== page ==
Lifecycle of a Ren'Py game link
When launching a Ren'Py game, be it from the executable or from the launcher, it follows a series of steps up until the point where it is closed. This page exposes the various phases of this lifecycle, and various related statements.
Boot Time link
There are a lot of things happening before the game window appears. This is the boot time. The only thing that's possibly visible at that point is the presplash.
Script Parsing Phase link
To read the game's code, Ren'Py reads each of the game's
_ren.py) files one by
one, in the unicode order of their filepaths. That's the "parsing" phase, or "early" phase.
The first creator-written code being executed is what's written in
python early blocks. These
are executed after the file they're in has been read and parsed, but before the next file gets
read. This is why statements which modify how parsing works, like Creator-Defined Statements,
Creator-Defined Screen Language Statements or new custom Warpers, must be written in
init python early syntax is sometimes encountered, but it's redundant and doesn't change
anything in how the code gets executed compared to
Init Phase link
After parsing/early phase, the "init" phase starts. Several statements are executed at that time, including the Init Python Statement, the Define Statement, the Transform Statement, the Image Statement, the Screen Statement, and the style statement. The init phase is divided in successive epochs, or init priorities, from -999 to 999. Contrary to what the term may imply, epochs of lower priority are executed before epochs of higher priority.
By default, these statements are executed at init offset 0. However, they can be offset using the Init Offset Statement or by other means. The Image Statement is an exception to both of these rules, as it executes at an init priority of 500 by default, and the init offset statement adds or substracts from this 500, rather than replacing it.
Automatic image definition from the Images Directory occurs at init priority 0.
Note that while the default statements are not executed at init time, the priority of the statements influences the order in which they will be executed, relative to one another.
Init Offset Statement link
init offset statement sets a priority offset for all statements
that run at init time. It should be placed at the top of the file, and it applies to all following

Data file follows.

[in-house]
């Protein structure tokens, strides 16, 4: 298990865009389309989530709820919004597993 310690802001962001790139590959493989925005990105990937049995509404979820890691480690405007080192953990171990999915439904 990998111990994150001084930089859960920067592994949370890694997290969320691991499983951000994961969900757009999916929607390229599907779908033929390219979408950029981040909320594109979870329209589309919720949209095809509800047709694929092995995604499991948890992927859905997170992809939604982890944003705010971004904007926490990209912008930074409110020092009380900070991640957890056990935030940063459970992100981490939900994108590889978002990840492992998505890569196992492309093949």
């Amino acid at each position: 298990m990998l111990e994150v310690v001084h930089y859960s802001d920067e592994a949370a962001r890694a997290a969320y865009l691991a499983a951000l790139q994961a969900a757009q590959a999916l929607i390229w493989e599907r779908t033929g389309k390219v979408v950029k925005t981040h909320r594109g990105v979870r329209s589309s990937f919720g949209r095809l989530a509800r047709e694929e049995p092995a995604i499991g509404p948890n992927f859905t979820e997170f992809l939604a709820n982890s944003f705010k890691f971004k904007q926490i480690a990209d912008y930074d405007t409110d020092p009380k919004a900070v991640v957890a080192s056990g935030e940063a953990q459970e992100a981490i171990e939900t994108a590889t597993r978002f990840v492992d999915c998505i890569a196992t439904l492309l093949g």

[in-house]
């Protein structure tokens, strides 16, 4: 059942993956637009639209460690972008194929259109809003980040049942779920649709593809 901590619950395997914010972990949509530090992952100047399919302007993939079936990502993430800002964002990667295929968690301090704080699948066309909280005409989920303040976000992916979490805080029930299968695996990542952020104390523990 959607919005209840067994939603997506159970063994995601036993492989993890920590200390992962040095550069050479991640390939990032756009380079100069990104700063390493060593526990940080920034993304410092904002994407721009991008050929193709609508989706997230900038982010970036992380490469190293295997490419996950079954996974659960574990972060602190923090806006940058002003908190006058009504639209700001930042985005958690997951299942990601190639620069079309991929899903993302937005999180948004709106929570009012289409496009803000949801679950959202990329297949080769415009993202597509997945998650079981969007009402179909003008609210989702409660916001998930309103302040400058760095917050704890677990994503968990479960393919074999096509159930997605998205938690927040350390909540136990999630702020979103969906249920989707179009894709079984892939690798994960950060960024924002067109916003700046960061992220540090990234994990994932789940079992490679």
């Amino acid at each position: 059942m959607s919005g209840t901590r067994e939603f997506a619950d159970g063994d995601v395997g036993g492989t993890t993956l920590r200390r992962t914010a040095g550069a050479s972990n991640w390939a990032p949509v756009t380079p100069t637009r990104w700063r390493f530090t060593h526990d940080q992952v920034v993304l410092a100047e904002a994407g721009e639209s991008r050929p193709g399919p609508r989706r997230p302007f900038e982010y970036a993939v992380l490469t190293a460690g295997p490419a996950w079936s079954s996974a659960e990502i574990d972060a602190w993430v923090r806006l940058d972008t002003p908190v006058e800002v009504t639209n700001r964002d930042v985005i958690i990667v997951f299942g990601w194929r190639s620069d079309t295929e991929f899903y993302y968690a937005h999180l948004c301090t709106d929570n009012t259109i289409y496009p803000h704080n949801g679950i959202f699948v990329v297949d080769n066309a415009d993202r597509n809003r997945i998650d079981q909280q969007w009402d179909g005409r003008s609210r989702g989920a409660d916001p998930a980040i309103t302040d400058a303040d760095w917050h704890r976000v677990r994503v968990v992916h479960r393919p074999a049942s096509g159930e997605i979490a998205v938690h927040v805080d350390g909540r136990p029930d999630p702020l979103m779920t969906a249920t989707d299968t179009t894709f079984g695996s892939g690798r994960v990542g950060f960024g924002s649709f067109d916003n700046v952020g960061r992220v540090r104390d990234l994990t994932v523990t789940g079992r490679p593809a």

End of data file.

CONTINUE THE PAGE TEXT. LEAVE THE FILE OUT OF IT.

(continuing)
statements in the current block and child blocks, up to the next
init priority statement. The statement:
init offset = 42
sets the priority offset to 42. In:
init offset = 2 define foo = 2 init offset = 1 define foo = 1 init offset = 0
The first define statement is run at priority 2, which means it runs
after the second define statement, and hence
foo winds up with
a value of 2.
Script Execution link
This is what happens once the game window becomes visible. This is when normal Ren'Py statements execute, and when the rules described in Labels & Control Flow apply. This is also the time when the variables from default statements are set for the first time - as opposed to define statements which are set at init time.
Config variables should not be changed once normal game execution starts.
If it exists, the splashscreen label is executed until it returns.
A splashscreen is only displayed once per time Ren'Py is run, and is skipped when script execution restarts.
In-Game Phase link
This is the phase in which an actual playthrough of the game occurs, and this is the mode in which players generally spend most of their time. This phase continues until the game quits, or the game restarts and the player returns to the main menu.
During the in-game phase, the
ShowMenu action can be used to display a
screen in a new context.
The In-game phase continues until either the player quits or restarts the game
to return to the main menu. The game may be restarted by returning when no
call is on the stack, as explained explained in Labels & Control Flow. The game may
also be restarted by the
MainMenu action or the
When the game restarts, all non-persistent data is reset to what it was at the end of the script execution phase, and then the script execution phase begins again, skipping the splashscreen.